Tuesday Nov 27, 2012

Non-blocking I/O using Servlet 3.1: Scalable applications using Java EE 7 (TOTD #188)


Servlet 3.0 allowed asynchronous request processing but only traditional I/O was permitted. This can restrict scalability of your applications. In a typical application, ServletInputStream is read in a while loop.
public class TestServlet extends HttpServlet {
    protected void doGet(HttpServletRequest request, HttpServletResponse response)
         throws IOException, ServletException {    
ServletInputStream input = request.getInputStream();
       byte[] b = new byte[1024];
       int len = -1;
       while ((len = input.read(b)) != -1) {
          . . .
       }
   }
}
If the incoming data is blocking or streamed slower than the server can read then the server thread is waiting for that data. The same can happen if the data is written to ServletOutputStream.

This is resolved in Servet 3.1 (JSR 340, to be released as part Java EE 7) by adding event listeners - ReadListener and WriteListener interfaces. These are then registered using ServletInputStream.setReadListener and ServletOutputStream.setWriteListener. The listeners have callback methods that are invoked when the content is available to be read or can be written without blocking.

The updated doGet in our case will look like:

AsyncContext context = request.startAsync();
ServletInputStream input = request.getInputStream();
input.setReadListener(new MyReadListener(input, context));

Invoking setXXXListener methods indicate that non-blocking I/O is used instead of the traditional I/O. At most one ReadListener can be registered on ServletIntputStream and similarly at most one WriteListener can be registered on ServletOutputStream. ServletInputStream.isReady and ServletInputStream.isFinished are new methods to check the status of non-blocking I/O read. ServletOutputStream.canWrite is a new method to check if data can be written without blocking.

 MyReadListener implementation looks like:

@Override
public void onDataAvailable() {
try {
StringBuilder sb = new StringBuilder();
int len = -1;
byte b[] = new byte[1024];
while (input.isReady()
&& (len = input.read(b)) != -1) {
String data = new String(b, 0, len);
System.out.println("--> " + data);
}
} catch (IOException ex) {
Logger.getLogger(MyReadListener.class.getName()).log(Level.SEVERE, null, ex);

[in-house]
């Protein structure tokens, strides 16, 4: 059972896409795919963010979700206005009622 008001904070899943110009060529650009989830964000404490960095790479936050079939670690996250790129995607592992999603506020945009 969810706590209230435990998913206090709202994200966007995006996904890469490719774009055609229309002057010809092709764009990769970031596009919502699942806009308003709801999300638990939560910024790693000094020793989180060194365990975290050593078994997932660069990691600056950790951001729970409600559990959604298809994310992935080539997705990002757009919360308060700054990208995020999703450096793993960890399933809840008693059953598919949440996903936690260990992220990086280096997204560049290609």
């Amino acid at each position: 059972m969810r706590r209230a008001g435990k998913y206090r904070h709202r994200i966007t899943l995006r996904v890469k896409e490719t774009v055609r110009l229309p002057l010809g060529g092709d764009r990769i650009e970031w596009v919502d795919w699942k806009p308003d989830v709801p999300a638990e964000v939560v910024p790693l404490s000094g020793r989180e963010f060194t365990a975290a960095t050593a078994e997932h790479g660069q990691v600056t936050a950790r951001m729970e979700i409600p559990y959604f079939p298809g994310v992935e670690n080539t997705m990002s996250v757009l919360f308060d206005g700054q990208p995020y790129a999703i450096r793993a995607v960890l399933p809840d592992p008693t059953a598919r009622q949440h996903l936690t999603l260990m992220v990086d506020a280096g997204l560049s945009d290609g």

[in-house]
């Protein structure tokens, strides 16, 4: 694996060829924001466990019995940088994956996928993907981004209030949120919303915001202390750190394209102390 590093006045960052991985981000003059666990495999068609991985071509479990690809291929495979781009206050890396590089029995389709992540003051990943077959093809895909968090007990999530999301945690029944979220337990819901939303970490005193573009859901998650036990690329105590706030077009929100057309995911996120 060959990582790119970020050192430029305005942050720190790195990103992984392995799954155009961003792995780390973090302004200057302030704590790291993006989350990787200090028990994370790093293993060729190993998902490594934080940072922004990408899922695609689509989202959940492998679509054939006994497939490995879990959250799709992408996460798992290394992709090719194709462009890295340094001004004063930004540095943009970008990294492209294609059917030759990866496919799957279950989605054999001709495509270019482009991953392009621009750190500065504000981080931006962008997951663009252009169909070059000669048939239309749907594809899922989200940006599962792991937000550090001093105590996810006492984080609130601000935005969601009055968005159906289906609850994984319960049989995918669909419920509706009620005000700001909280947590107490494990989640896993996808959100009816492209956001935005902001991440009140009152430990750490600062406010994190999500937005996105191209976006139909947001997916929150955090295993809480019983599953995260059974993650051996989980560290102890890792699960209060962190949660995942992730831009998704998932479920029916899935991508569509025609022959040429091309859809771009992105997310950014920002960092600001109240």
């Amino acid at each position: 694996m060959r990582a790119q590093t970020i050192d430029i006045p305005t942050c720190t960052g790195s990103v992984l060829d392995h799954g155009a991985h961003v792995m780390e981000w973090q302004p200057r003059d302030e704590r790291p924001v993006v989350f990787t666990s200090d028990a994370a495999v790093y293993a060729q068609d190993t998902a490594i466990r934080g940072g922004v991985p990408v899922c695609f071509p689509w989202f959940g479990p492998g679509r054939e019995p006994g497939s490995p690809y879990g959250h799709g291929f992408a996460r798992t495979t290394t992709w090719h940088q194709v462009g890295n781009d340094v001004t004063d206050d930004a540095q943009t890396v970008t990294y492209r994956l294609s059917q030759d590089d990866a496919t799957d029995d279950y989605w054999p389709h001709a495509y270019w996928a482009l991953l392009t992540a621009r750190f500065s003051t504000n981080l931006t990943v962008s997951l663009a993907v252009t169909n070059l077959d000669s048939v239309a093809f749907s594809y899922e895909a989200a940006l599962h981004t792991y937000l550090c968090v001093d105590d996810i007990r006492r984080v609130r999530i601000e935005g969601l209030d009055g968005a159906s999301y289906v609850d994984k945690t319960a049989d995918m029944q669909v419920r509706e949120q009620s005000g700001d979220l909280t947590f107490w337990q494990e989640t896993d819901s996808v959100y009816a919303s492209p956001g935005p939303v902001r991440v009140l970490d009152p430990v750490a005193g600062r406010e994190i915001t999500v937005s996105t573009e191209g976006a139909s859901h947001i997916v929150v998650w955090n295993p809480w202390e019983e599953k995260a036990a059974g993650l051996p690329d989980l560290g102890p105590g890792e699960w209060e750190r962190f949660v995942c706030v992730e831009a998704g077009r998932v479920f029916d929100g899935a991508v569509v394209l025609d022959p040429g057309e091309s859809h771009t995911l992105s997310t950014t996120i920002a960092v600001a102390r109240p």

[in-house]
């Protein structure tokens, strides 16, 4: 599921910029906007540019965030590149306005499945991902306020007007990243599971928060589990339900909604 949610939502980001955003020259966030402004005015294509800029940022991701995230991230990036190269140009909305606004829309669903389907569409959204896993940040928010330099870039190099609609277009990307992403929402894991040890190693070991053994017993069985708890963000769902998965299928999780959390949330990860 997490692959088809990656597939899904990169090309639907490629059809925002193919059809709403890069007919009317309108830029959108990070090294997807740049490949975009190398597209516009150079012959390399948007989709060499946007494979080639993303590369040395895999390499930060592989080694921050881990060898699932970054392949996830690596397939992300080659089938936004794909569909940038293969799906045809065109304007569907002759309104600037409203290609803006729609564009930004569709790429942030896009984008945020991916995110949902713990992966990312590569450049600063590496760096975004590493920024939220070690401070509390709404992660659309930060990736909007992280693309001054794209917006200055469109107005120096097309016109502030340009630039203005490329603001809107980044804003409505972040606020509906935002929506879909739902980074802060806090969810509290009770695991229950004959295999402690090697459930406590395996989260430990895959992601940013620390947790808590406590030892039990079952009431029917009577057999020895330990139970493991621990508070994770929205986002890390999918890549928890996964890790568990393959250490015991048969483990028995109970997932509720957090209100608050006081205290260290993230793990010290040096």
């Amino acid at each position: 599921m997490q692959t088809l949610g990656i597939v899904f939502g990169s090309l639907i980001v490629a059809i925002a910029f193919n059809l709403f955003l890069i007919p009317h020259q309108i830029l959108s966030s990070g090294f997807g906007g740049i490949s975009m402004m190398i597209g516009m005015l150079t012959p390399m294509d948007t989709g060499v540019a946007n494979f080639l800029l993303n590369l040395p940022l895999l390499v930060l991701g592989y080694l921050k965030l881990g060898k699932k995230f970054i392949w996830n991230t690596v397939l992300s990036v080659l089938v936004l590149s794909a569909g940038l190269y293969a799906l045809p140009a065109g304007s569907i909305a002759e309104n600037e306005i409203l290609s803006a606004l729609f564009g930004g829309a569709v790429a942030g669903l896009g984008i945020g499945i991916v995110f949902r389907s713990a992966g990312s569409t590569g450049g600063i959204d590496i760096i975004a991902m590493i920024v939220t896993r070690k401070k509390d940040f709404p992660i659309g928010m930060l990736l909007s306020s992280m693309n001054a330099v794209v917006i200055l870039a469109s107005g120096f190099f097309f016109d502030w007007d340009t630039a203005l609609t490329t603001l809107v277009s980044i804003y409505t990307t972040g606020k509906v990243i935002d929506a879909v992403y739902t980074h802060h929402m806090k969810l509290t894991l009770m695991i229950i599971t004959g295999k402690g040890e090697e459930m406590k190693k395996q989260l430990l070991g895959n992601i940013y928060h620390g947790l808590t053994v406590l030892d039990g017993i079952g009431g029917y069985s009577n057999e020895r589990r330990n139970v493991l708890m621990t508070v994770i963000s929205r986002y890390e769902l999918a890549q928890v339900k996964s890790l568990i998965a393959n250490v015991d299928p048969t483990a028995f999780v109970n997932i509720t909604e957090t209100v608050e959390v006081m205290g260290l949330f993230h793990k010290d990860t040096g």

}
}

@Override
public void onAllDataRead() {
System.out.println("onAllDataRead");
context.complete();
}

@Override
public void onError(Throwable t) {
t.printStackTrace();
context.complete();
}

This implementation has three callbacks:
  • onDataAvailable callback method is called whenever data can be read without blocking
  • onAllDataRead callback method is invoked data for the current request is completely read.
  • onError callback is invoked if there is an error processing the request.
Notice, context.complete() is called in onAllDataRead and onError to signal the completion of data read.

For now, the first chunk of available data need to be read in the doGet or service method of the Servlet. Rest of the data can be read in a non-blocking way using ReadListener after that. This is going to get cleaned up where all data read can happen in ReadListener only.

The sample explained above can be downloaded from here and works with GlassFish 4.0 build 64 and onwards.

The slides and a complete re-run of What's new in Servlet 3.1: An Overview session at JavaOne is available here.

Here are some more references for you:

Monday May 17, 2010

TOTD #136: Default Error Page using Servlets 3.0 - Improved productivity using Java EE 6

Servlets 2.x allowed to create a mapping between an HTTP error code or an exception type to the path of a resource in the Web application. This is achieved by specifying an "error-page" element in the "web.xml". The element definition looks like:

So any HTTP error code or an exception thrown within the application can be mapped to a resource bundled with the application. Here is a sample:

<error-page>
     <error-code>404</error-code>
     <location>/error-404.jsp</location>